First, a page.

“As a knowledge-based society with a comprehensive welfare state and a bustling business life, Denmark provides ideal conditions for academic employment,” Marchegiani says. Facilities are excellent, salaries attractive, and career progression increasingly prioritized. PhD candidates are classed as employees and paid accordingly.
Other attractions include rich and diverse cultural and recreational opportunities, including music, theatre, cinema, art, museums and sports. And of course the rest of Europe is only a few hours' flight away, making a weekend in Berlin, Rome or London a viable option.
“Denmark offers great quality of life,” says Marchegiani. “It's an open and safe society with a good work-life balance, clean environment and nature on your doorstep. Children are a priority. There are international schools, free healthcare, and even if it takes some time to learn Danish, you can still interact with everyone, since most Danes speak English.” In higher education, an increasing number of courses are also taught in English.
As a partner in the Bologna Process and programs such as Erasmus and Tempus, Denmark has close ties with other EU countries. It maintains close cooperation with other Nordic countries through the Nordic Council of Ministers, which runs schemes such as the Nordplus education program for lifelong learning.
Individual universities also have exchange and cooperation programs with institutes both within and outside of Europe. On a national level, Denmark has signed research and education agreements with a number of other countries. One such agreement, with China, has led to the development of the Sino-Danish Centre for Education and Research (SDC), based at the future Yanqihu Campus of the Graduate University of the Chinese Academy of Sciences (GUCAS) and scheduled for full opening in March 2013.
The SDC collaboration involves the eight Danish universities, the Danish Ministry of Science, Innovation and Higher Education, GUCAS and the Chinese Academy of Sciences (CAS). It will accommodate 100 researchers from both countries and offer high quality Masters programs for 300 students and PhD programmes for 75 students.
Denmark is also strongly involved in the development of the European Spallation Source (ESS), a materials research facility in Lund, Sweden, scheduled to open in 2019. Expected to cost around €1.5 billion, ESS will be one of the world's largest and most advanced facilities for materials research at atomic level.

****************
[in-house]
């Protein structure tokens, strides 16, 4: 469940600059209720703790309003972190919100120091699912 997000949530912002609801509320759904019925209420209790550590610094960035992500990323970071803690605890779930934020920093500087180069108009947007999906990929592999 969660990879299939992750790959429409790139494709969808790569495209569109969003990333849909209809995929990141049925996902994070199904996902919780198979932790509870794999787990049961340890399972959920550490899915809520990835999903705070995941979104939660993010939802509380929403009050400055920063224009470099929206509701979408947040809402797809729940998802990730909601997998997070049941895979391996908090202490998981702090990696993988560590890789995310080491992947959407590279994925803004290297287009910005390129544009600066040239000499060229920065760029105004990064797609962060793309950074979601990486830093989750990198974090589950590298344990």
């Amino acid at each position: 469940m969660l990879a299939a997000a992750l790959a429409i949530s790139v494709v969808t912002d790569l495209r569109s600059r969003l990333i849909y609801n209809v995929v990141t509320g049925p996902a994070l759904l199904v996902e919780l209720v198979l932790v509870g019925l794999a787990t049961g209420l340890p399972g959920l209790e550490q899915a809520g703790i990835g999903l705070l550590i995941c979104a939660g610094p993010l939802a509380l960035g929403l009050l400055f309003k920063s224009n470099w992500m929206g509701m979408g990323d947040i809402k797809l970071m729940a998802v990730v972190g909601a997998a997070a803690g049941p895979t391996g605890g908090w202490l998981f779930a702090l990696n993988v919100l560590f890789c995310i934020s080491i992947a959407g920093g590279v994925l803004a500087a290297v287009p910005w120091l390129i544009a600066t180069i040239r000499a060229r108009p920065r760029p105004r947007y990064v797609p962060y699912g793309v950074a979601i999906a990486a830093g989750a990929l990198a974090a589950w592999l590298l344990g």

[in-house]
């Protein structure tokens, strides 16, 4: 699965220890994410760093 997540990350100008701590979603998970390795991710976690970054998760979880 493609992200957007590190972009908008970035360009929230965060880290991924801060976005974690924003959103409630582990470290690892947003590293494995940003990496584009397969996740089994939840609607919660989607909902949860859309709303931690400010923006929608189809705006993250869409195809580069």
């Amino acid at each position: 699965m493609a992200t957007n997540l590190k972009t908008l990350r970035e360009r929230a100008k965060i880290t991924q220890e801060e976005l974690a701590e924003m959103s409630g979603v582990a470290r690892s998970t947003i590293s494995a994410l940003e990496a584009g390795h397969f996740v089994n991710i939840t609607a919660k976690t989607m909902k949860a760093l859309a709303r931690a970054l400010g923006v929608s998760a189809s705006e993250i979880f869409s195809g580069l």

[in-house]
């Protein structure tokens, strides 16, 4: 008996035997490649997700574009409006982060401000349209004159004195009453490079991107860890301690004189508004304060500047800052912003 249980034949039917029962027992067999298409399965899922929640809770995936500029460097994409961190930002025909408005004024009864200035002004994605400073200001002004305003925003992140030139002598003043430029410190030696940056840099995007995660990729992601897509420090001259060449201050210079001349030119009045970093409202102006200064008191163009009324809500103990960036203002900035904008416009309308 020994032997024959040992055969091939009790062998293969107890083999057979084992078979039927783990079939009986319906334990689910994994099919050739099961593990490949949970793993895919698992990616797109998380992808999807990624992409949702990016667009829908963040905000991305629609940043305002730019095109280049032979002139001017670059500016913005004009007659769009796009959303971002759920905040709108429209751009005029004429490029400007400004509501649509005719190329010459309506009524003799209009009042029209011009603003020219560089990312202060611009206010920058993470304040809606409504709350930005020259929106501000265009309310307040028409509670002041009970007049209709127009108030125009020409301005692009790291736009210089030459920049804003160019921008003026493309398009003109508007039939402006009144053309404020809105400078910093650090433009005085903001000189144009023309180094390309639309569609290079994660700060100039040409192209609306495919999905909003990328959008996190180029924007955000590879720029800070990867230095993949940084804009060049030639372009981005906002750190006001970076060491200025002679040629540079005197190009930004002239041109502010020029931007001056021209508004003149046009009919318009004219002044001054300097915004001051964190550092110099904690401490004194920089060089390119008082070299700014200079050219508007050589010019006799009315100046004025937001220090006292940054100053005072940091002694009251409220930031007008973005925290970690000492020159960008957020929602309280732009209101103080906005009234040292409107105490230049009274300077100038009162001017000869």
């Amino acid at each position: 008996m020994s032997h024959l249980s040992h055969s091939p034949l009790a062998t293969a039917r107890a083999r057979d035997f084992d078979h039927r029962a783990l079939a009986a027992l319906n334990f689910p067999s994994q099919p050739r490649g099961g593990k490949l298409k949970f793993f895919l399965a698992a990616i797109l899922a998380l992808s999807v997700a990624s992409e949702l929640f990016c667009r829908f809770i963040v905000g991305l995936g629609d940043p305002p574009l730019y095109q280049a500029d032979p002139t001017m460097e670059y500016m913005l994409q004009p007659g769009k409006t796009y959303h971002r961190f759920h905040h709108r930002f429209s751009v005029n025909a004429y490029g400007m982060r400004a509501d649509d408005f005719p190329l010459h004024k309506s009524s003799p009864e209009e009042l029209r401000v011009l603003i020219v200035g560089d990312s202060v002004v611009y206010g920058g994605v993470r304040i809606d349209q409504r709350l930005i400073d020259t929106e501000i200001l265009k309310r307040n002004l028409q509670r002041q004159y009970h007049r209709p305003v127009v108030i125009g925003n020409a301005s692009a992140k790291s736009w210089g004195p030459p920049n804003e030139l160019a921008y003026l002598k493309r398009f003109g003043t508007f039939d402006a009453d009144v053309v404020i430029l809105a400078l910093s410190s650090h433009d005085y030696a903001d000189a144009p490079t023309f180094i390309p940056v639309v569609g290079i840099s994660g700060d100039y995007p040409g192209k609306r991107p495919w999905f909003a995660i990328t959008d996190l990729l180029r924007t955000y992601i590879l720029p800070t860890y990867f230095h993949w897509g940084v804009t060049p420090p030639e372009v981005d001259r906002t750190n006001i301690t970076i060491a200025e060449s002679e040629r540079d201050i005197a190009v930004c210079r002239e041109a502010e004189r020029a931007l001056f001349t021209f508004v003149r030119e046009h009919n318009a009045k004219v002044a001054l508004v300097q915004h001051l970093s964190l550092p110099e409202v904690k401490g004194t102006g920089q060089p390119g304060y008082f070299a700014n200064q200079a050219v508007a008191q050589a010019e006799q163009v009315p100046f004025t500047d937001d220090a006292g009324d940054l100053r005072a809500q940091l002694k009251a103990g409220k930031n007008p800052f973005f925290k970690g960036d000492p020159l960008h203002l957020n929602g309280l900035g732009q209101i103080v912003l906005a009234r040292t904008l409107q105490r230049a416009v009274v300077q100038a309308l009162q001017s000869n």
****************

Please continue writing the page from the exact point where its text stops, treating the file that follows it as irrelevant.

About the Danish Agency for Universities and Internationalization
The Danish Agency for Universities and Internationalization is a government agency within the Danish Ministry of Science, Innovation and Higher Education. The Agency is responsible for supporting the internationalization of education and training in Denmark - and provides information on higher education Denmark for international students.
The Agency is also responsible for the assessment of international qualifications and for a number of Danish, European and Nordic student exchange programmes to support international cooperation and mobility in education. In addition, the Agency serves as an information centre on internationalisation of all the educational sectors in Denmark
The Agency’s professed goals are as follows:
• To compile, disseminate and utilize knowledge about mobility and international cooperation in education
• To encourage participation by Danish educational institutions in international cooperation in education
• To promote and enforce outbound student mobility
• To attract and retain international talent (inbound student mobility)
• To assess and recognise non-Danish degrees, diplomas and certificates
This article was written and first published by the british university ranking agency, QS. See original article at QS